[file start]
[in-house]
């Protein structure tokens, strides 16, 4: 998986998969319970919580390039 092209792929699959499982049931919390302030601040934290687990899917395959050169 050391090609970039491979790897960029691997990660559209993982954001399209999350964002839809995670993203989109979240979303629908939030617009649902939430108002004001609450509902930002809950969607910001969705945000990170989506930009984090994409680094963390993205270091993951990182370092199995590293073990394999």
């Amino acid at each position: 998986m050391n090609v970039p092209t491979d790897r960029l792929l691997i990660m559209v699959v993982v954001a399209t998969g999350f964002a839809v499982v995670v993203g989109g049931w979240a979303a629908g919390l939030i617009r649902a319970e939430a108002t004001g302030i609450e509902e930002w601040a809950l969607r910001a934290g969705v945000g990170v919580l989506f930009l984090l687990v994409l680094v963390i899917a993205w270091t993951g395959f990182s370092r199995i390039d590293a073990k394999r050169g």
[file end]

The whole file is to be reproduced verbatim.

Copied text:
[in-house]
């Protein structure tokens, strides 16, 4: 998986998969319970919580390039 092209792929699959499982049931919390302030601040934290687990899917395959050169 050391090609970039491979790897960029691997990660559209993982954001399209999350964002839809995670993203989109979240979303629908939030617009649902939430108002004001609450509902930002809950969607910001969705945000990170989506930009984090994409680094963390993205270091993951990182370092199995590293073990394999």
């Amino acid at each position: 998986m050391n090609v970039p092209t491979d790897r960029l792929l691997i990660m559209v699959v993982v954001a399209t998969g999350f964002a839809v499982v995670v993203g989109g049931w979240a979303a629908g919390l939030i617009r649902a319970e939430a108002t004001g302030i609450e509902e930002w601040a809950l969607r910001a934290g969705v945000g990170v919580l989506f930009l984090l687990v994409l680094v963390i899917a993205w270091t993951g395959f990182s370092r199995i390039d590293a073990k394999r050169g």